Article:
Conor Barry looks through the horror archive and picks your cinematic Halloween playlist
Halloween is, as everyone knows, a time for partying down in stupid costumes while committing random acts of vandalism. However, if you have no friends/parties, fret not: there is always the slightly more pathetic option of a horror film marathon. Myself and fellow otwo loser Seán McGovern took on this torch of shame and spent a night trying to scare the Hell out of ourselves. Then we watched some horror films.
First up, Hellbound: Hellraiser 2. We follow the heroine of the original Hellraiser who has wound up in a psychiatric prison because she kept moaning on about how the guardians of Hell stole her father’s soul. Through some not particularly exciting series of events, with the aid of fiddling a magic box, the gates of Hell are opened and the so-called “Cenobites” are released again. People get torn to shreds, kiss skinless women and eventually enter a version of Hell that looks strangely like an Escher drawing.
The main reason we chose this film is because it terrified Seán when he was younger. I can see why: a group of freaky men, one with pins in his head, climb out of Hell to steal your soul just because you played with a toy box. It’d keep you away from Rubik’s Cubes at least. But now that we are wise old men does it still pack the same punch? Well, sort of.
Maybe I’ve become cynical in my old age but the plot makes no sense. As Seán reminds me, the girl was wandering around Hell in search of her father. Focusing on the grosser bits, some people do get completely mangled – exactly what some will want from a film – but even this is too little, because most of the film is speech. There were some freaky parts, and a little trip to Hell was fun for all the family, but overall Hellbound is bound to disappoint.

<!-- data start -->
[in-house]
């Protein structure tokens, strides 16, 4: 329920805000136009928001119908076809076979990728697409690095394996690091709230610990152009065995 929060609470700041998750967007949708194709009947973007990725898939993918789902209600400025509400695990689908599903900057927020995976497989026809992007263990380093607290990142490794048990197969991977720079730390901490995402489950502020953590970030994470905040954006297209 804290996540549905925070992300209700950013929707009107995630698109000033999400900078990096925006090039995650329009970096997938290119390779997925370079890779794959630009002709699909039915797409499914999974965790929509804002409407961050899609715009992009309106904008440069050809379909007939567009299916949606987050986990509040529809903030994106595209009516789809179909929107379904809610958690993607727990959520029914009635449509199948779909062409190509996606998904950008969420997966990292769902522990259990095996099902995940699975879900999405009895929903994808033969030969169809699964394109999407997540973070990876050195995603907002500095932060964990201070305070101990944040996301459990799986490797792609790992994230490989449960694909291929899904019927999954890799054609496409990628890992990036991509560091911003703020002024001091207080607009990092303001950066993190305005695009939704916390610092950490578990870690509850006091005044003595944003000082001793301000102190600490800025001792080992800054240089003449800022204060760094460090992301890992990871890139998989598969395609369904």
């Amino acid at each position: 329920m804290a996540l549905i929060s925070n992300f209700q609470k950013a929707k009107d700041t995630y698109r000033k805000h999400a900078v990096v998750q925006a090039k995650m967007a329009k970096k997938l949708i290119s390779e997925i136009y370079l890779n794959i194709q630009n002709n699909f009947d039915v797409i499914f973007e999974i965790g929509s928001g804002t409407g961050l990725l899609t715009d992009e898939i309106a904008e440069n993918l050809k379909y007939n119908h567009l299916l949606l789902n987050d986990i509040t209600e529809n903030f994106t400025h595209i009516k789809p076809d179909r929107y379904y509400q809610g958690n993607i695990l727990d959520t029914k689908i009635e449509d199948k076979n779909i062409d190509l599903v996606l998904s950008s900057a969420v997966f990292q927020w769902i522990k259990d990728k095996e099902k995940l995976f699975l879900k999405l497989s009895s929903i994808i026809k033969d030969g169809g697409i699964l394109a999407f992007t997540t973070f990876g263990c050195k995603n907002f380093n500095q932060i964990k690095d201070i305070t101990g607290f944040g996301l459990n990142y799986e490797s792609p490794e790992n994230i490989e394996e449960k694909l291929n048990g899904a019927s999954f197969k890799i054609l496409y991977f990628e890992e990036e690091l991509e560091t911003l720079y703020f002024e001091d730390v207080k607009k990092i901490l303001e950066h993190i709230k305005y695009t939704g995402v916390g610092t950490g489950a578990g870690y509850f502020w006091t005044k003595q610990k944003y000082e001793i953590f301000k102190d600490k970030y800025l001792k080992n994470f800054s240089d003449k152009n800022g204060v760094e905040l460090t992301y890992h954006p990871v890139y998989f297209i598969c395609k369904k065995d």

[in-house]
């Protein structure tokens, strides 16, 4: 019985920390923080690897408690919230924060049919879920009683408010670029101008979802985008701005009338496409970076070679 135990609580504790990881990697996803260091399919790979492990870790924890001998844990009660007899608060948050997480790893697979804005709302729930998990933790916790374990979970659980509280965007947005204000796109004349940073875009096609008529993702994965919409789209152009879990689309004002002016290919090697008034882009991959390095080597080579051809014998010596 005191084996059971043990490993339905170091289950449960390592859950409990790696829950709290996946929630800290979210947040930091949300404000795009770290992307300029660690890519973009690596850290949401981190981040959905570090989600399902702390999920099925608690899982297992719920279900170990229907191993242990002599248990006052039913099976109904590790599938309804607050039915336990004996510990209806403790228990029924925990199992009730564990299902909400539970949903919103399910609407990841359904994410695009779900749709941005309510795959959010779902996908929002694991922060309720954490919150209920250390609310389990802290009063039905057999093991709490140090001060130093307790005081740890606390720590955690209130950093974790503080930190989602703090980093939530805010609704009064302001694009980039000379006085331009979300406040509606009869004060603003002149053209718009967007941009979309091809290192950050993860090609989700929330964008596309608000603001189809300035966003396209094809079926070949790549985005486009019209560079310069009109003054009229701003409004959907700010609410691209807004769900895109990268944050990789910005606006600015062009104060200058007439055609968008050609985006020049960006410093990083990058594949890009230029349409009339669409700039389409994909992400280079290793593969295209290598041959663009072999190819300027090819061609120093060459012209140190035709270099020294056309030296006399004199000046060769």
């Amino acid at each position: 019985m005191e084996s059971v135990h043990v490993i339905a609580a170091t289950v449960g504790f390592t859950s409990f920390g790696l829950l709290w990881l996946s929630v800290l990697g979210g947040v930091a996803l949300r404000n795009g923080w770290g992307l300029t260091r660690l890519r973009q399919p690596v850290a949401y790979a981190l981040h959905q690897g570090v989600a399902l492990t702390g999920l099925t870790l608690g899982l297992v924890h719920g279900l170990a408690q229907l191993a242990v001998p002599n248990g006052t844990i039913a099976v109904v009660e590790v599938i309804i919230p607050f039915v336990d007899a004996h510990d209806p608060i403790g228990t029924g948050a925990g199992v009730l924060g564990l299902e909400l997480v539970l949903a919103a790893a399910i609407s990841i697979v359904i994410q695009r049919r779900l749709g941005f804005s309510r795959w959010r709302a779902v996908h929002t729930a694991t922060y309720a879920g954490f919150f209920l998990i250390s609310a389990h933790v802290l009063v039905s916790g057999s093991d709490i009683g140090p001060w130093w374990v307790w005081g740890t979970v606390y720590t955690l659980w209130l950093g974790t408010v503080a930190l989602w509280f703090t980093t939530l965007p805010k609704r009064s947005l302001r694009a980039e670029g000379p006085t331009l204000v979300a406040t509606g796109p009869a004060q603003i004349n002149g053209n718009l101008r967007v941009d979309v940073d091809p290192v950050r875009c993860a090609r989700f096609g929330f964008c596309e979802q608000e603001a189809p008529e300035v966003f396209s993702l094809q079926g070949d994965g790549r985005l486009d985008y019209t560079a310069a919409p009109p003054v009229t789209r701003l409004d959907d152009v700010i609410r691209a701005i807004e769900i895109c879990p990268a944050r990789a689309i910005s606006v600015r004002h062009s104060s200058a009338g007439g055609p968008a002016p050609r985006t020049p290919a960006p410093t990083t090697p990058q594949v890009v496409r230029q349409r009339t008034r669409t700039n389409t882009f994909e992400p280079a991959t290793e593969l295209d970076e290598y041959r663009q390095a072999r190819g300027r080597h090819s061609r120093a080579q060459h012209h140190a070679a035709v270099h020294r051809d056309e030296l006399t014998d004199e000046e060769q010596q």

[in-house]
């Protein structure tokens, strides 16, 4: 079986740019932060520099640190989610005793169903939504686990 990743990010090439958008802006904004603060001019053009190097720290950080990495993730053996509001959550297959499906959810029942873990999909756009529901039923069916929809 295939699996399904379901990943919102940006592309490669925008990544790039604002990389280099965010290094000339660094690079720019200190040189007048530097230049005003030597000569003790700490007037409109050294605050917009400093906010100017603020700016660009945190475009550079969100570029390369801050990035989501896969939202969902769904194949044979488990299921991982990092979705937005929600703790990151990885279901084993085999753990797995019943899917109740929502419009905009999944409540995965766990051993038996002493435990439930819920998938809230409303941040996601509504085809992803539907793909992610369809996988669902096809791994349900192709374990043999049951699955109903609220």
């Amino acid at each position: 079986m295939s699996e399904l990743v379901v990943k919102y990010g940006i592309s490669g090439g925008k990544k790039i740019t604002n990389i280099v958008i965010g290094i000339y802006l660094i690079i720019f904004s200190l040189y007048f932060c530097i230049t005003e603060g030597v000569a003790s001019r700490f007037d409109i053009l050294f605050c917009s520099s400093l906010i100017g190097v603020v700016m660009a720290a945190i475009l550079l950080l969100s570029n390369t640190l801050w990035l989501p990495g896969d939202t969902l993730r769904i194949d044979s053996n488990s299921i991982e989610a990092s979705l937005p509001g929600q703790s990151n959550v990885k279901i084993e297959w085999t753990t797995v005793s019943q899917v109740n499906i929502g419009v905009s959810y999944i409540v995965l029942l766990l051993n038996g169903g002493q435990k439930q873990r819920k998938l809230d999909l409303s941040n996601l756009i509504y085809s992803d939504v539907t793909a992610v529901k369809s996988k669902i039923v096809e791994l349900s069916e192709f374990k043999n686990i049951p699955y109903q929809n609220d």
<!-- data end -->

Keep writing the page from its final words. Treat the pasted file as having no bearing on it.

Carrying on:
Next: Rosemary’s Baby, Roman Polanski’s tense masterpiece. Rosemary and her husband arrive at a new apartment where all the neighbours are a bit odd. When Rosemary realises she has mysteriously fallen pregnant, she begins to wonder where it came from, rightly so. Thus starts a tense slow burner of a mystery that’s genuinely terrifying.
The issue with this film is it’s too good. Shoved in between two slightly lower quality films just made it seem… strange. The point of a Halloween film is to make you jump, scream and laugh a little, but Rosemary’s Baby dulls you into a steady gaze with the screen that you refuse to break out of fear. This was Seán’s experience, at least, because I fell asleep.
One of the many pitfalls of the horrorthon is the guy who falls asleep during the movies, but I think I was justified. I signed up for an all out scare-fest, not high quality psycho-drama. Regardless, when I awoke Seán seemed genuinely freaked out by the film, perhaps worried about his unborn child. The shift from Hellbound to this was the equivalent of reading a copy of Nuts followed by Ulysses. It is genuinely chilling, brooding and worrying; not necessarily suitable for jumpy thrills. I have since watched the film, by the way. It’s amazing.
Last, but – holy crap! – by no means least, Nightmare on Elm Street 3: Dream Warriors. Freddy Krueger haunts teenagers’ dreams, leading them not to sleep for fear of dying a horrible, bloody and unexplainable death.
While our first film was too obvious and the second was complete crap, number three nailed it. It has all the things you need from a horror film: the jumpy bits where Krueger appears out of nowhere, the gross bits where a kid is dragged along by his intenstines, but – most importantly – it knows it’s a stupid film and makes fun of itself, such as when Krueger slams an aspiring actress through a TV shouting “Welcome to prime time, bitch!” All the stereotypes are there too: the hot girl, the token black guy, the nerd. Watching the nerd attempt to kill Freddy by turning into a wizard may very well be the best thing I’ve ever seen.
These films are perfect for Halloween – the type where you know people are definitely going to die, so you’re on the edge of your seat for the whole film before they inevitably meet their maker in the most grotesque way imaginable. It’s also perfect for that semi-party atmosphere because it doesn’t actually require much attention – you can actually chat with people and just quiet down for some fantastic deaths. otwo also guarantees you’ll have at least one dream about Krueger.
There you have it. Far and away the most successful film of the night was Nightmare on Elm Street 3: Dream Warriors. Not necessarily the best film, but since when has Halloween been about quality? However, realising that a single film does not quite make a horrorthon, otwo suggests adding American Werewolf in London, Final Destination 2 and Cool Runnings. Strap in for some scares.